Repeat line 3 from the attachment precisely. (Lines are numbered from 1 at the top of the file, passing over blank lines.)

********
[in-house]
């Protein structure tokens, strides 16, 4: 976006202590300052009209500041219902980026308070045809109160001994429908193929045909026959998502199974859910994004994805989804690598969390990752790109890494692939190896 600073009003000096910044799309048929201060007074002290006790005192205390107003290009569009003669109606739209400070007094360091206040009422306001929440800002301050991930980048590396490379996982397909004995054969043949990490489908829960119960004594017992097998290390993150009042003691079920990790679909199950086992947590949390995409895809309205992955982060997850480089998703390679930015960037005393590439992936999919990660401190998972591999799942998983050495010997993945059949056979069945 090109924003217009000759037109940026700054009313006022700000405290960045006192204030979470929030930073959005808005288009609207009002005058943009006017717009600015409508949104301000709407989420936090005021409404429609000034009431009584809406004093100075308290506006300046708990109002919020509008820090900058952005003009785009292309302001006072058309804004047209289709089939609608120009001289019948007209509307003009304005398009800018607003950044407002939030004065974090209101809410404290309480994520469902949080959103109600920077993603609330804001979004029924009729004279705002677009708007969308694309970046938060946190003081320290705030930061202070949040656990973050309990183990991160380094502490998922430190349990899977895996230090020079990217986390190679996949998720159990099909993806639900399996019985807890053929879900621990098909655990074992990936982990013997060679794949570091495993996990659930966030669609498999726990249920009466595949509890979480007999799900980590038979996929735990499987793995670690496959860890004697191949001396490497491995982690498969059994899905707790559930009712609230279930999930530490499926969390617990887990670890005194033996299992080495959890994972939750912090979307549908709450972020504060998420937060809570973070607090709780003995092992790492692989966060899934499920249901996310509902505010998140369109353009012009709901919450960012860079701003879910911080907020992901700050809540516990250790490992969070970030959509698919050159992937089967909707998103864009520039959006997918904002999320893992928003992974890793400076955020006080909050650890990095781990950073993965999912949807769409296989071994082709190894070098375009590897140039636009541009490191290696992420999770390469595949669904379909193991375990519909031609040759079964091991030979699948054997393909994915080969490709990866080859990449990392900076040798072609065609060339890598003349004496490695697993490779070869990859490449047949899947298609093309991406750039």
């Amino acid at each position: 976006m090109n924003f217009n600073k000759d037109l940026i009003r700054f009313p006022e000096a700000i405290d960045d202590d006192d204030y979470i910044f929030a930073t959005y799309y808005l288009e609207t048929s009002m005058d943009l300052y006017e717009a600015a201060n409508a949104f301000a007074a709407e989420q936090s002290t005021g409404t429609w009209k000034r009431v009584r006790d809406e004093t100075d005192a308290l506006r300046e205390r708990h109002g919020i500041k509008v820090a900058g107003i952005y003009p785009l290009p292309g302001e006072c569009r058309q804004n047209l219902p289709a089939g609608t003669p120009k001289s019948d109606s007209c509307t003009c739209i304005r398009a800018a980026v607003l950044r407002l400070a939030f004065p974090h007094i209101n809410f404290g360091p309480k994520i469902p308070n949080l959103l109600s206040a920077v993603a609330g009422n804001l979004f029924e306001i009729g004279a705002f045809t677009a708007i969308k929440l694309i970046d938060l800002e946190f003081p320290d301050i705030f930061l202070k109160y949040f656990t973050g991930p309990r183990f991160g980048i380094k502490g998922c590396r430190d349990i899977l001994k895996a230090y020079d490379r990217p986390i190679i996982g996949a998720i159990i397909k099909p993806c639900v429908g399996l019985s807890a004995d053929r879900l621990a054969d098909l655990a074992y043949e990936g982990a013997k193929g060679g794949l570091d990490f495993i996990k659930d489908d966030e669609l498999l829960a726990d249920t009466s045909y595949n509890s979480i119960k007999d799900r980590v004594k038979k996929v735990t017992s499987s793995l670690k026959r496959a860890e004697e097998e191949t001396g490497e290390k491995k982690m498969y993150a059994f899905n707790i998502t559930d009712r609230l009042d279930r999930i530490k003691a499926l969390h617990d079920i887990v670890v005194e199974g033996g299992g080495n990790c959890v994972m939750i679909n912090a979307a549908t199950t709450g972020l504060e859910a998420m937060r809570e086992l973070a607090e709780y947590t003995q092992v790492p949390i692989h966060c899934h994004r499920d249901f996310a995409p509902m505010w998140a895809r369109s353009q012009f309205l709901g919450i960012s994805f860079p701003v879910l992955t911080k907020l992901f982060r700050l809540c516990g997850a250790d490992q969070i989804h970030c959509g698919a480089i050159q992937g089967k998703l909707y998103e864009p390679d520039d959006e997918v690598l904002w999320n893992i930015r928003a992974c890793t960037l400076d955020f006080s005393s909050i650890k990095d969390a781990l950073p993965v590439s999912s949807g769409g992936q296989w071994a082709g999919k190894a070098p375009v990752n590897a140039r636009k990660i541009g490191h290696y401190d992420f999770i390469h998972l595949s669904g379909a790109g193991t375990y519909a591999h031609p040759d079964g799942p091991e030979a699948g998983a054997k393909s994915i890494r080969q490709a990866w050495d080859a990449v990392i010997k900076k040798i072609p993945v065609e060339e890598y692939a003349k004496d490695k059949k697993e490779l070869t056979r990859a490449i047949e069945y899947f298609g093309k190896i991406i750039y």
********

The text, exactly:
């Amino acid at each position: 976006m090109n924003f217009n600073k000759d037109l940026i009003r700054f009313p006022e000096a700000i405290d960045d202590d006192d204030y979470i910044f929030a930073t959005y799309y808005l288009e609207t048929s009002m005058d943009l300052y006017e717009a600015a201060n409508a949104f301000a007074a709407e989420q936090s002290t005021g409404t429609w009209k000034r009431v009584r006790d809406e004093t100075d005192a308290l506006r300046e205390r708990h109002g919020i500041k509008v820090a900058g107003i952005y003009p785009l290009p292309g302001e006072c569009r058309q804004n047209l219902p289709a089939g609608t003669p120009k001289s019948d109606s007209c509307t003009c739209i304005r398009a800018a980026v607003l950044r407002l400070a939030f004065p974090h007094i209101n809410f404290g360091p309480k994520i469902p308070n949080l959103l109600s206040a920077v993603a609330g009422n804001l979004f029924e306001i009729g004279a705002f045809t677009a708007i969308k929440l694309i970046d938060l800002e946190f003081p320290d301050i705030f930061l202070k109160y949040f656990t973050g991930p309990r183990f991160g980048i380094k502490g998922c590396r430190d349990i899977l001994k895996a230090y020079d490379r990217p986390i190679i996982g996949a998720i159990i397909k099909p993806c639900v429908g399996l019985s807890a004995d053929r879900l621990a054969d098909l655990a074992y043949e990936g982990a013997k193929g060679g794949l570091d990490f495993i996990k659930d489908d966030e669609l498999l829960a726990d249920t009466s045909y595949n509890s979480i119960k007999d799900r980590v004594k038979k996929v735990t017992s499987s793995l670690k026959r496959a860890e004697e097998e191949t001396g490497e290390k491995k982690m498969y993150a059994f899905n707790i998502t559930d009712r609230l009042d279930r999930i530490k003691a499926l969390h617990d079920i887990v670890v005194e199974g033996g299992g080495n990790c959890v994972m939750i679909n912090a979307a549908t199950t709450g972020l504060e859910a998420m937060r809570e086992l973070a607090e709780y947590t003995q092992v790492p949390i692989h966060c899934h994004r499920d249901f996310a995409p509902m505010w998140a895809r369109s353009q012009f309205l709901g919450i960012s994805f860079p701003v879910l992955t911080k907020l992901f982060r700050l809540c516990g997850a250790d490992q969070i989804h970030c959509g698919a480089i050159q992937g089967k998703l909707y998103e864009p390679d520039d959006e997918v690598l904002w999320n893992i930015r928003a992974c890793t960037l400076d955020f006080s005393s909050i650890k990095d969390a781990l950073p993965v590439s999912s949807g769409g992936q296989w071994a082709g999919k190894a070098p375009v990752n590897a140039r636009k990660i541009g490191h290696y401190d992420f999770i390469h998972l595949s669904g379909a790109g193991t375990y519909a591999h031609p040759d079964g799942p091991e030979a699948g998983a054997k393909s994915i890494r080969q490709a990866w050495d080859a990449v990392i010997k900076k040798i072609p993945v065609e060339e890598y692939a003349k004496d490695k059949k697993e490779l070869t056979r990859a490449i047949e069945y899947f298609g093309k190896i991406i750039y």